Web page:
I based most of the show on socialites, flappers, movie stars and pioneers at the time. The aviators Amelia Earhart and Charles Lindbergh (Lucky Lindy) are my new heroes.

A-P: You are using authentic materials for this show, the same you could find at its time. Has it been difficult for some to get hold of?
P-G: Pretty hard, i think i have also exhausted the supply of 48 star American flag, you used to be able to get hold of them pretty easily, but now they are rare. And the 1920 quilts and crewel-work pieces were sought after, i had to hunt them down.

A-P: And what is the one you like most?
P-G: I like the 1920s quilts that i used for After Hours and Charlie Chaplin, it really evokes that time and looks precious. They are curiously thin, and when i used the burn out technique they just look so delicate, but still are quite strong and resilient. i think the 2 blue quilts are my favourite works in the show. But there is 15 new works on fabric, so my favourites change by the day.

A-P: Could you tell us how the technique you used for the body of your new work differs from how you normally execute work?
P-G: It’s the same bleaching technique as i use for the flags, its literally either bleach applied free-hand with a sponge, or paint brush, and then its washed out, dried, ironed, and re-bleached about 5-10 times until its light enough and the face appears. I also use a ‘burn out’ technique which paints on clear and only shows when you use steam, so that process is like magic.

I made some of the fabrics like in Profane Angel and The Band, they are made by patchwork quilt-making, it takes so long but worth it! I also made some work on aluminium, using spray paint, they will be downstairs in the gallery in the ‘prohibition bar’ which houses a retrospective print show of limited editions and rare burn out prints on vintage fabric.

A-P: How long for have you been working on this show?
P-G: I started researching it last summer, watching silent movies, reading biographies of the silent movie stars, and gathering the antique fabrics. I begun making the work after my last solo, which opened November last year, so a good 6 months.

A-P: You often exhibit at charity shows, have you got any more coming up before you next solo show in New York?
P-G: Yes I will be showing in Dallas for the MTV’s Staying Alive Foundation exhibition at Goss-Michael Foundation Gallery, which is a nonprofit forum for British Contemporary art, all proceeds will going to help the Staying Alive Foundation continue its fantastic and vital work enabling young communities to combat HIV/AIDS at grass roots levels around the world. It is such a good cause, so I’m really excited to be involved, that is around September this year. And then the solo in NYC will follow that, so I’m starting work on the NYC show as soon as Beautiful and Damned goes up tonight.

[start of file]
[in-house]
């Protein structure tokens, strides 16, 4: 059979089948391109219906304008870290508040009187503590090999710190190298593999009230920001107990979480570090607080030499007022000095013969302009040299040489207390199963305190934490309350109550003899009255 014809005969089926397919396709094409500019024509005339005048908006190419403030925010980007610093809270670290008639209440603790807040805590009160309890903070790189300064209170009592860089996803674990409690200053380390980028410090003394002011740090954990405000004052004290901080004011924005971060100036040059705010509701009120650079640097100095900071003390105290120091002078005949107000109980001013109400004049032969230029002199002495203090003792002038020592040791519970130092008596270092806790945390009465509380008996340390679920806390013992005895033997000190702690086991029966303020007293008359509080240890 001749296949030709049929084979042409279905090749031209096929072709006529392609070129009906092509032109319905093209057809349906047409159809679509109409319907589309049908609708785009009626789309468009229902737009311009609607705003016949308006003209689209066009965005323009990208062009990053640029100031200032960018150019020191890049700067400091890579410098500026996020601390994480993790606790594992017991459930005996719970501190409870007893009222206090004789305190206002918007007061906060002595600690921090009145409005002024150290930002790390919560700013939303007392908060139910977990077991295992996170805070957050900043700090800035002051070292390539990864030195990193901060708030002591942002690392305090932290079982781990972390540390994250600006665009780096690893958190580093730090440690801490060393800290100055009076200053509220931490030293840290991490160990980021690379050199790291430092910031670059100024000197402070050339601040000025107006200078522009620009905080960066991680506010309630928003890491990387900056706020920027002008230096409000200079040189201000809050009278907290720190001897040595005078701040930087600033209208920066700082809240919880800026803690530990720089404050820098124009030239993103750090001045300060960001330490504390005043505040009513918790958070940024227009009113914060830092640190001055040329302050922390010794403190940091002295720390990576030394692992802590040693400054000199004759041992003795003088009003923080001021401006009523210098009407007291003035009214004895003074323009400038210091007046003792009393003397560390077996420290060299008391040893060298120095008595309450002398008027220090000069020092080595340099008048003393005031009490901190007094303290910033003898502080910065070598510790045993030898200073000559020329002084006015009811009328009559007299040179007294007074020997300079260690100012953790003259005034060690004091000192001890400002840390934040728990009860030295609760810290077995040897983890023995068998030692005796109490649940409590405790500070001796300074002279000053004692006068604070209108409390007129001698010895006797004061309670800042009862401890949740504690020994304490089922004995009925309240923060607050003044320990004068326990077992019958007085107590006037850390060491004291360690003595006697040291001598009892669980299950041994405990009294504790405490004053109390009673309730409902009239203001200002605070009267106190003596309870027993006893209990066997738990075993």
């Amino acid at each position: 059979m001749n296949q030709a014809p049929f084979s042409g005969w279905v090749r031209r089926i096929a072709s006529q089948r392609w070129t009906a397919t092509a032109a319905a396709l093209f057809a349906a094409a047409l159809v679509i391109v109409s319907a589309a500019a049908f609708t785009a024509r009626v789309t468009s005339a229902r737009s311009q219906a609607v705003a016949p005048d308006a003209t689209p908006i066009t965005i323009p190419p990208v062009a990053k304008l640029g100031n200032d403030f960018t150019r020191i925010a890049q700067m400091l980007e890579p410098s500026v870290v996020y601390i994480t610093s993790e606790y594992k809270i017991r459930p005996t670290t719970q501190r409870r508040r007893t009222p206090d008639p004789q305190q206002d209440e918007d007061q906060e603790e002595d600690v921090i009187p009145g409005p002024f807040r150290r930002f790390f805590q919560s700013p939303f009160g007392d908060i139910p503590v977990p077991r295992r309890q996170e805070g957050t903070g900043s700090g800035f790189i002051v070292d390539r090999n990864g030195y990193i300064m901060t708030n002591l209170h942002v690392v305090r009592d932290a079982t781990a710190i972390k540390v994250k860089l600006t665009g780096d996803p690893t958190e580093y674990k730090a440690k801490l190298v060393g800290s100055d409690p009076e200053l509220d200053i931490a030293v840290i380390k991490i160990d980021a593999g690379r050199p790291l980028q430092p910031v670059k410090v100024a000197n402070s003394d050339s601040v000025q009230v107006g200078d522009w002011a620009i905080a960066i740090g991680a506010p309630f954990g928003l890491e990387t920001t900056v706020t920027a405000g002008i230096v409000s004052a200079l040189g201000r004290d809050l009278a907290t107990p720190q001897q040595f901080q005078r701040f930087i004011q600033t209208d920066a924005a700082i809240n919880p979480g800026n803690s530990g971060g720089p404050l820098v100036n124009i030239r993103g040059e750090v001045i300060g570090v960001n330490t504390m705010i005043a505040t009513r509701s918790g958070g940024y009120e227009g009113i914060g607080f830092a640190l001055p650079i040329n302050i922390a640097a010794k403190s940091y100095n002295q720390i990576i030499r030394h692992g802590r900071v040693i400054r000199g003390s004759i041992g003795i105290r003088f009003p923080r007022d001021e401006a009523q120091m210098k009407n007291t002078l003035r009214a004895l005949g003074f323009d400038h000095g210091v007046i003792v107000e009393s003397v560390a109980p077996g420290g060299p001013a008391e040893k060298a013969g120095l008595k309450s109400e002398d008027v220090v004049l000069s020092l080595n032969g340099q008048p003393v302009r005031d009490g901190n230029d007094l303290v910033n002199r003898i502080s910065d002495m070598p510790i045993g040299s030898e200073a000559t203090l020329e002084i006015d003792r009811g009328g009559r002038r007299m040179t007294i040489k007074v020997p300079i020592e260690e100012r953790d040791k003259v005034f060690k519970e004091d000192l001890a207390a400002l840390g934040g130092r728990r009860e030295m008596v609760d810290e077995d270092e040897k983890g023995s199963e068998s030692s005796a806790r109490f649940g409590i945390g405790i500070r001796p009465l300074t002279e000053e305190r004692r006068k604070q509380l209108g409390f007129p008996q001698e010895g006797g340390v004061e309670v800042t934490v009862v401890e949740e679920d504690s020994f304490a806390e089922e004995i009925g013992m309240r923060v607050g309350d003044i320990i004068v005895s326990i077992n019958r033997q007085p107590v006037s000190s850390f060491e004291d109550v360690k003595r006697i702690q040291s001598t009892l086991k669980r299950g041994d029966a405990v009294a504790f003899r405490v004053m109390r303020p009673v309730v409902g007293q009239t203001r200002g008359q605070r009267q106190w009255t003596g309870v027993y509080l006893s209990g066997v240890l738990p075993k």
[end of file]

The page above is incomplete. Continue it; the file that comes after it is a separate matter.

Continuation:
We thank Pam for taking time for this interview and wish all the best for the show. You can see a few pics of some of her compositions for the Beautiful & Damned show which will run until the 29th May 2011

Pam Glew at Blackall studios

‘Beautiful and Damned’, the shows title, is of course taken from F. Scott Fitzgerald’s 1922 novel, which explores the listless lives of moneyed society during the Jazz Age.

This captivating era, drenched in glamour yet tinged with tragedy is the decadent setting for this extraordinary series of work. The exquisitely beautiful movie starlets, society icons and characters on display capture the spirit of the age all who are caught in the unforgiving glare of the limelight and some sadly burn out before their time.

As Pam states, “the tragedy amongst the beauty is what has inspired this show, the sharp contrast between a blessed life and one that ends in scandal, hedonism or destitution”.

Words from Mauger Modern Art

When – 25th till 29th May 2011 (late opening on the 26th)

WhereBlackall Studios